Open Data Barometer: how did Arab countries perform? (part 2)
The World Wide Web Foundation has released the 2015 edition of its Open Data Barometer – a report that aims to uncover the true prevalence and impact of government open data initiatives around the world. In the second part of this two-part blog post we take a closer look at the Arab region. We'll take a look at how it has been progressing on not just open data awareness, but also implementation and more concrete evidence of progress.
In part one of this blog post, we took a look at how Tunisia, UAE and Morocco have performed. This second post explores how the rest of the Arab countries listed on the barometer have performed – namely Saudi Arabia, Bahrain, Jordan, Egypt, Qatar and Yemen.
Saudi Arabia has climbed several ranks with a present ranking of 59 compared to its 67th rank in 2013. Its ODB scale has significantly increased by 7.09 from 2013 to a present scale of 15.77. Despite its readiness scale of 38 and an implementation scale of 15, its impact scale is a surprising 0.
Saudi Arabia is labelled as part of the 'one-sided initiatives' cluster, civil society freedoms and capacity are very limited in this cluster, as is the breadth of data published by government.
Like Morocco, Bahrain has gone down the ranks from 54 in 2013 to 61 this year and an ODB scale of 15.38 today from 18.18 in 2013. Similar to Saudi Arabia, Bahrain enjoys a solid readiness scale of 43 and an implementation scale of 13, but an impact scale of 0.
As a result, Bahrain is one of the small number of countries clustered under 'one-sided initiatives'.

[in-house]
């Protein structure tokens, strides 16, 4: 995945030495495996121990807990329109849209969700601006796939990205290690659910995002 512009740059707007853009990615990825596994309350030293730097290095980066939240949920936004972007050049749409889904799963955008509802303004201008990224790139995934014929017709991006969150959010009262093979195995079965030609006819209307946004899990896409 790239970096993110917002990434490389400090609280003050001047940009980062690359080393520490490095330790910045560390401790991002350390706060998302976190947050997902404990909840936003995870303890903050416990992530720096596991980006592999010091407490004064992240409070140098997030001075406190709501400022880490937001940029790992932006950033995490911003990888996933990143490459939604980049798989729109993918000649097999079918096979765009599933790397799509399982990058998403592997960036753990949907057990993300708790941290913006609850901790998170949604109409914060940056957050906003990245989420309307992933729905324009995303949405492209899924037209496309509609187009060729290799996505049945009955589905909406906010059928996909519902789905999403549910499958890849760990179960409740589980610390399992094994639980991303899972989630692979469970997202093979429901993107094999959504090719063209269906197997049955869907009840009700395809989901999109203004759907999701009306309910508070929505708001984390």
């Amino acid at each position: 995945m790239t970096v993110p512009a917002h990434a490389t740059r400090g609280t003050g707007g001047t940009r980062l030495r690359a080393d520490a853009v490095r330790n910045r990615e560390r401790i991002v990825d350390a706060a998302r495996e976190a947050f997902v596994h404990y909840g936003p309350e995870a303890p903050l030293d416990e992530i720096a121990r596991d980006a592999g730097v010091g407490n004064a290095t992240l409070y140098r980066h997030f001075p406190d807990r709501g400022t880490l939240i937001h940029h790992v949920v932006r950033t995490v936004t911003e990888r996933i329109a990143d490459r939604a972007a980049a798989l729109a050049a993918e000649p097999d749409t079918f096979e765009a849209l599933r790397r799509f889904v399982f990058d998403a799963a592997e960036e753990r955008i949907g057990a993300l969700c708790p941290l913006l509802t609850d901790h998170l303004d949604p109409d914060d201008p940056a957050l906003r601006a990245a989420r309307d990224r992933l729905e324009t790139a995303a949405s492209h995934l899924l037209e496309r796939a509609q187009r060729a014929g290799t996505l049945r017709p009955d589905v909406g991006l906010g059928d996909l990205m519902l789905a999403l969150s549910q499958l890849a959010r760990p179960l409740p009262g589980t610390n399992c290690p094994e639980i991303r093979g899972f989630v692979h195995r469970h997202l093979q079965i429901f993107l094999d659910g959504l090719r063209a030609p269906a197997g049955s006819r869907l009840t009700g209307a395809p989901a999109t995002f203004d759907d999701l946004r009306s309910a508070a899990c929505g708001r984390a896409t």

Jordan holds a ranking of 61 but unlike Bahrain, this signifies progress since 2013.
From an ODB scale of 9.63 in 2013, Jordan's scale today at 15.49 has enabled an increase of two ranks in the past two years. Like Saudi Arabia and Bahrain, Jordan's impact scale is 0 , despite a readiness of 40 and an implementation scale of 14.
Jordan is one of the countries to be listed as part of 'capacity constrained' countries who faces challenges in establishing open data initiatives as a result of limited government, civil society, or private sector capacity, limits on widespread affordable internet access, and weaknesses in digital data collection and management.
Similar to Jordan, Egypt listed as part of 'capacity constrained' countries.
Another 'one-sided initiatives' state, Qatar's ranks have gone down four ranks from 60 to a ranking of 64 in 2015, despite a slight increase in its ODB from 13.09 to 13.97. With its readiness scale of 46, an implementation scale of 9, Qatar's impact scale also stands at 0.
A broader framing of open data as associated with '[supporting] the ... National Development Strategy 2011-2016's call for Transparency, Efficiency and Participation of its people' was present in a March 2014 consultation on open data policy in Qatar, though the translation of this into the availability of key transparency, accountability and social policy datasets remains to be seen.
The Open Data Policy was released later in November 2014.
Yemen has made a significant decrease in its rankings on the barometer, from a rank of 73 in 2013, today it stands at 82, despite a slight increase in its ODB rank from 4.69 in 2013 to 5.8 this year.
Considering its low readiness scale of 12, an implementation scale of 7 and relatively, a positive indicator with an impact scale of 3 should be taken note of. Yemen is one of the countries to be listed as part of 'capacity constrained' countries who faces challenges in establishing open data initiatives as a result of limited government, civil society, or private sector capacity, limits on widespread affordable internet access, and weaknesses in digital data collection and management.